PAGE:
As Egyptians, we tend to look at living abroad like a dream. Something we not only strive for but also store in the back of our minds as the solution to all our problems. However, no one ever sheds light on the truth about living abroad and how difficult it really is, especially with kids. So, let’s get a few things straight to help you realize that as an Egyptian mom living in Egypt, you have it quite easy.
It’s a one-man show
There are small things in Egypt that many people take for granted. Unfortunately, when living abroad they are luxuries. Forget about El Makwagy, the cleaning lady, the cook or even the support of your own family. When living abroad you have to take care of the kids as well as every little detail in the household. They might seem trivial things, but they really do help when your plate is already full with your children.
The worst thing is having to carry the stroller with your child up the stairs to your apartment. And if you have grocery shopping, too, you’ll have to carry that up along with your children, their toys and their stroller, skateboard or scooter. That alone is enough to triple an average workout with a whole lot of stress and frustration.
The Education system sucks
Contrary to popular belief, the quality of the public education system in most schools is absolute rubbish. If you’re looking to get a decent education for your kids, then you need to send them to private school. And unless you’re filthy rich, that’s not possible.
In the UK for example, you are assigned a school according to the district you live in. You do not have much of a choice and while some schools might be categorized as outstanding, the teachers are underpaid, minimizing the resources they have. Unfortunately, just like Egypt, in order to get your kids up to the level where they need to be, you get extra support.
One of the most difficult things to do when raising kids abroad is holding on to your culture, traditions, and religion. Your kids are exposed to other cultures, other languages, other norms and do not understand why they cannot be part of it. It’s also so difficult and frightening to be strict enough to prevent your kids from following the norm of their surrounding behavior. That’s because they end up feeling left out, with not many friends, or they could be holding back and feeling trapped only to resent you for it for the rest of their lives.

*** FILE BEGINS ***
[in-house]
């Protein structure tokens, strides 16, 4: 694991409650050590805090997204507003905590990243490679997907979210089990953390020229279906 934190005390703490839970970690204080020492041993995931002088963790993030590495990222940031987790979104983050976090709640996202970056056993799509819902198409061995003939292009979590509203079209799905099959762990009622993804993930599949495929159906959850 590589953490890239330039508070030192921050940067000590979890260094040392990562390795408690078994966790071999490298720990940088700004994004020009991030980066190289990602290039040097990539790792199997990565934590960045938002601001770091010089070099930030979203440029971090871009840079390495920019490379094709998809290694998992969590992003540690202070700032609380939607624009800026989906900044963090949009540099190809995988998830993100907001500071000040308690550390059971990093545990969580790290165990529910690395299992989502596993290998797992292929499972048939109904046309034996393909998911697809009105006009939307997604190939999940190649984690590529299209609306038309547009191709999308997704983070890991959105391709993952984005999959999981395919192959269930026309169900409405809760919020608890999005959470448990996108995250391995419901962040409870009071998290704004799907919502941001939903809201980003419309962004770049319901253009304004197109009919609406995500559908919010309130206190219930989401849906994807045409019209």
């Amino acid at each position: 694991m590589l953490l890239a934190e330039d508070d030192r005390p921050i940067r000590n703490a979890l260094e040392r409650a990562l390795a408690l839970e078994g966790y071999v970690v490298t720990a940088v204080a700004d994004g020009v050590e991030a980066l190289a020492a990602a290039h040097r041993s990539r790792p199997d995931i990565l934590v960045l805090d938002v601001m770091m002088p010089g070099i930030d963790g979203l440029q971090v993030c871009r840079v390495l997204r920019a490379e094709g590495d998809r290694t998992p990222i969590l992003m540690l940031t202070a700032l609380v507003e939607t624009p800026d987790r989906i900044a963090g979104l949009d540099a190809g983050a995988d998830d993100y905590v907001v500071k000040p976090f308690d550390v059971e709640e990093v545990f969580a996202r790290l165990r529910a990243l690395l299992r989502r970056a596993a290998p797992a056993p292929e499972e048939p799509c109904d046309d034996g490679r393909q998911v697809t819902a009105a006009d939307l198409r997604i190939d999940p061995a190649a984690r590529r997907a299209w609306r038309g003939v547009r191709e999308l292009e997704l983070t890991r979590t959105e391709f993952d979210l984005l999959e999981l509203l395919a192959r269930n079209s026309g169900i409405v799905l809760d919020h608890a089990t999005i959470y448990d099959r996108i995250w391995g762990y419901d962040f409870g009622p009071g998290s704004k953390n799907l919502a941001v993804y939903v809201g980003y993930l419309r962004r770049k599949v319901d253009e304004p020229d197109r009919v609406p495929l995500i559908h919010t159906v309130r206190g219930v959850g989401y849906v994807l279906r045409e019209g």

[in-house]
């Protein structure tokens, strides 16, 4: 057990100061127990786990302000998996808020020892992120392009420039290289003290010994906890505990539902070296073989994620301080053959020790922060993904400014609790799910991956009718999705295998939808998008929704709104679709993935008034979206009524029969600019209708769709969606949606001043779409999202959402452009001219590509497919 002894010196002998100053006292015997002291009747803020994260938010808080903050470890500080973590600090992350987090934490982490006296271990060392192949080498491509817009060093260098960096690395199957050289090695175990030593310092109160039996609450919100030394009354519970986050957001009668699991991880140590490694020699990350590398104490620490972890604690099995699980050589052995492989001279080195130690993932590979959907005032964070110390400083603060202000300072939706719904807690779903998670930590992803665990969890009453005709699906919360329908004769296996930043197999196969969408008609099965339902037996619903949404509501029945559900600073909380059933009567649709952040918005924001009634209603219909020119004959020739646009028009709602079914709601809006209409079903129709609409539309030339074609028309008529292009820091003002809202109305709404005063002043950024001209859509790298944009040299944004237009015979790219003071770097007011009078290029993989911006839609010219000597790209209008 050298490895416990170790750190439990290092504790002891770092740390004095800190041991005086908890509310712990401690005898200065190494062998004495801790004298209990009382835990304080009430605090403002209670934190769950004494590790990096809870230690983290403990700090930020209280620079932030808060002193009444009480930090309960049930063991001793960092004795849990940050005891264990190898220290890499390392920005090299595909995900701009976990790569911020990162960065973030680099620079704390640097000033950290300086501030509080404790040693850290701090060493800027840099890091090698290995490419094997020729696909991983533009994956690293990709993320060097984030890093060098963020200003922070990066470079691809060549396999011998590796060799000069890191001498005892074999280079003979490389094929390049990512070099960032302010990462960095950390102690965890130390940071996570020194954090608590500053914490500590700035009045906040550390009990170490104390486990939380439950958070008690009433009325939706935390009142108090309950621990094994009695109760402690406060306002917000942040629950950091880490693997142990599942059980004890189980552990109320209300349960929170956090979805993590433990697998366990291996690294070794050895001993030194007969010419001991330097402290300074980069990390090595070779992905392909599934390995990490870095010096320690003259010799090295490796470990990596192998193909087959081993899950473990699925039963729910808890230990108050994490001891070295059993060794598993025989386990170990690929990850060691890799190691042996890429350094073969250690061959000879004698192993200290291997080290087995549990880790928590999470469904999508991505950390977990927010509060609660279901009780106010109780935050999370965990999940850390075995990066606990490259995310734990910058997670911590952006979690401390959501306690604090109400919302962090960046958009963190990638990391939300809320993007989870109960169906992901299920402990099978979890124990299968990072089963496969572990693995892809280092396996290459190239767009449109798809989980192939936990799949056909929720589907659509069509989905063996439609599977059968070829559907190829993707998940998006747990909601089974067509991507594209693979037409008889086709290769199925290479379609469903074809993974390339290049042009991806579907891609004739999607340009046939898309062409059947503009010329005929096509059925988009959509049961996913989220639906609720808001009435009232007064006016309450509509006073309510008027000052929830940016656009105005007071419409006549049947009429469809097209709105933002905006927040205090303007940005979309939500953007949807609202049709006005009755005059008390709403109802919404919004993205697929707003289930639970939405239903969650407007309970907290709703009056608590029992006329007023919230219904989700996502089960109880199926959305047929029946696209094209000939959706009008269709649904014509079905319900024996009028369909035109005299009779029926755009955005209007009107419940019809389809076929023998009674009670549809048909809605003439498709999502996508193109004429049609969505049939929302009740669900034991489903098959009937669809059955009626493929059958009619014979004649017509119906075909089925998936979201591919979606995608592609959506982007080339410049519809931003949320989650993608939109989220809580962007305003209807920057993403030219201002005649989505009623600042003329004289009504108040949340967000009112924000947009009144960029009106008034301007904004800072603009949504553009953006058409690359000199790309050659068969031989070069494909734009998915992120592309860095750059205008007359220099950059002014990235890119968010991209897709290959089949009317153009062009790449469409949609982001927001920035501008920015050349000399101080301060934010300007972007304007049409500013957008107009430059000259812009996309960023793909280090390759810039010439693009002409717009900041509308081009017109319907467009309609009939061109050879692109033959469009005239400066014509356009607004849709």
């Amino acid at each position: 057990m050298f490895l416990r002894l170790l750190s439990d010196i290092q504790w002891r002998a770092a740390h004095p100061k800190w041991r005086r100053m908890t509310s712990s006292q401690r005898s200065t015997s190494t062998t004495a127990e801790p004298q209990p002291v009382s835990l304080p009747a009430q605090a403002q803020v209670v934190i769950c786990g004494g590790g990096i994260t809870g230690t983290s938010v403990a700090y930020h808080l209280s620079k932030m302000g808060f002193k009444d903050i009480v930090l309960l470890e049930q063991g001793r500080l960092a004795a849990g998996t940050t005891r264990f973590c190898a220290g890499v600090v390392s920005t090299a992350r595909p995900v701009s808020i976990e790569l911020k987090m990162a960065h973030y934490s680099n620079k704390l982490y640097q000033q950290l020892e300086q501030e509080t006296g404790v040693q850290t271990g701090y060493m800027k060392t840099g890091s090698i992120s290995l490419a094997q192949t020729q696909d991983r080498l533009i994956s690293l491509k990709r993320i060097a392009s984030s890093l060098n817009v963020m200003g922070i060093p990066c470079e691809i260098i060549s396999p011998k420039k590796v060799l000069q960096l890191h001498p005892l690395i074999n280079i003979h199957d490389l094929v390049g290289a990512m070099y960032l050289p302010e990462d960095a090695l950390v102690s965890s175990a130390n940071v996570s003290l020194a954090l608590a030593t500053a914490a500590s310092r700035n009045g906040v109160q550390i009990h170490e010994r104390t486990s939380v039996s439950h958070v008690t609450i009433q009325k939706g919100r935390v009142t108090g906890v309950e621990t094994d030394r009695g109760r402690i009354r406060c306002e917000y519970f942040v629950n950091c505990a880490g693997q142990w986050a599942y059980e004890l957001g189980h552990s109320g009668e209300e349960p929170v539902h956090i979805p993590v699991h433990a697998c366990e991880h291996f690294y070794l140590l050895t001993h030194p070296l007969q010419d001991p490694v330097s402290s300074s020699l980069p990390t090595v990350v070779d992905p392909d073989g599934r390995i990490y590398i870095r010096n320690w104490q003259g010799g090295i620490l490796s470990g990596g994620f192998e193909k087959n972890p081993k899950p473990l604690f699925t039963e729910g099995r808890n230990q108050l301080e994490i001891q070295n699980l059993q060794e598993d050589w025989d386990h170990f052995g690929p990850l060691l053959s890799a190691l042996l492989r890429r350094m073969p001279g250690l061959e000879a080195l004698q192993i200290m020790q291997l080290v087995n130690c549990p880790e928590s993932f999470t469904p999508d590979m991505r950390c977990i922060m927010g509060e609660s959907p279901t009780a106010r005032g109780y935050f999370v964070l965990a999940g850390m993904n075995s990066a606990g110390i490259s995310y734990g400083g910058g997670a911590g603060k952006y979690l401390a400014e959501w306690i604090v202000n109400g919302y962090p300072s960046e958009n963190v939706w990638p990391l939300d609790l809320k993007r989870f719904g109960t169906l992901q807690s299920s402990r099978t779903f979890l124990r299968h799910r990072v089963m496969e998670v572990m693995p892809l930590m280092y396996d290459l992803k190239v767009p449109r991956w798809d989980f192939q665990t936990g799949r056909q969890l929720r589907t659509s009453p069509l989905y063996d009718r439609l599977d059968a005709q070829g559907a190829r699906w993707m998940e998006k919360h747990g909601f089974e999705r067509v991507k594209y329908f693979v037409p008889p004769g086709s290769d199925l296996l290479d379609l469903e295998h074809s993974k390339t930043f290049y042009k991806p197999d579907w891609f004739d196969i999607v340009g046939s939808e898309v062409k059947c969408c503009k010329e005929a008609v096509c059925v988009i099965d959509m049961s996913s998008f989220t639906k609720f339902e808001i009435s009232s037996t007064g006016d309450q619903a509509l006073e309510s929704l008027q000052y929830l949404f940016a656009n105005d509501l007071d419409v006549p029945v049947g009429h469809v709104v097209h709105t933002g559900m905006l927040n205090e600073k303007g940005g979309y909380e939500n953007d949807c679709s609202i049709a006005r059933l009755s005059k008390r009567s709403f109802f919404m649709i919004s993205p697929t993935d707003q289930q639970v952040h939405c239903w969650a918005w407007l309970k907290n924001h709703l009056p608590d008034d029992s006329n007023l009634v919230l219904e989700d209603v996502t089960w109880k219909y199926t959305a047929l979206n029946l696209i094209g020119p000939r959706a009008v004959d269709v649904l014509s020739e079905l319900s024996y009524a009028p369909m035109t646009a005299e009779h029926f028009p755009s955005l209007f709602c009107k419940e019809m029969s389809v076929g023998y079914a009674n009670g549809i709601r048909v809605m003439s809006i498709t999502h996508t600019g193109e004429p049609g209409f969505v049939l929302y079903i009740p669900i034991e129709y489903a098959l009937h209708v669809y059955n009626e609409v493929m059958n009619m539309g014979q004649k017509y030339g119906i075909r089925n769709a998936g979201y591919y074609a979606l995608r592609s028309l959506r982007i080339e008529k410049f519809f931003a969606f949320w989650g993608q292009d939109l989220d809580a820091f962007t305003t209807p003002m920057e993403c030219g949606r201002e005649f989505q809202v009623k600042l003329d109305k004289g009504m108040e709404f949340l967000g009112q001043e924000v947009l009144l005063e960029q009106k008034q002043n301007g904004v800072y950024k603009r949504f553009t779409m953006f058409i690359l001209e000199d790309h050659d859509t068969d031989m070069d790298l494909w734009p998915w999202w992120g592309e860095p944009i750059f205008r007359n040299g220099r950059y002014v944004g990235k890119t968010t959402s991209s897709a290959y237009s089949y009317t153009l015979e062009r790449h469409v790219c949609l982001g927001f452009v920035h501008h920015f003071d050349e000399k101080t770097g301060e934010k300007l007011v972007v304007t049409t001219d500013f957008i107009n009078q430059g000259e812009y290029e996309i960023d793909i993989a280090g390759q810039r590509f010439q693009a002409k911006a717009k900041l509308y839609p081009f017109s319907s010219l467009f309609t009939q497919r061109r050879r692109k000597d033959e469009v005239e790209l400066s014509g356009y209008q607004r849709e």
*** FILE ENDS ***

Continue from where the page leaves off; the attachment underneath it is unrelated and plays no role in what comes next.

The dilemma of how to raise your kids while living abroad is real. You do not want them to be outcasts, but at the same time, you do not want them to stray away from your values and beliefs.
The best thing about being in Egypt is that you have a strong support system. You know that when you need a break, you can drop your kids off at their grandparents’ house and go for a cup of coffee with your friends or even just to the hairdresser. However, when living abroad, that isn’t an option. There’s no mama to give you a break. There’s no real friends or family to help you out.
You’re all alone and sometimes it can get pretty difficult to handle. Be thankful for those times you get to giggle with your friends and gossip about useless things just to get your mind off the kids and forgetting you’re a mommy for a change.
You need to pay a lot to get the best for your kids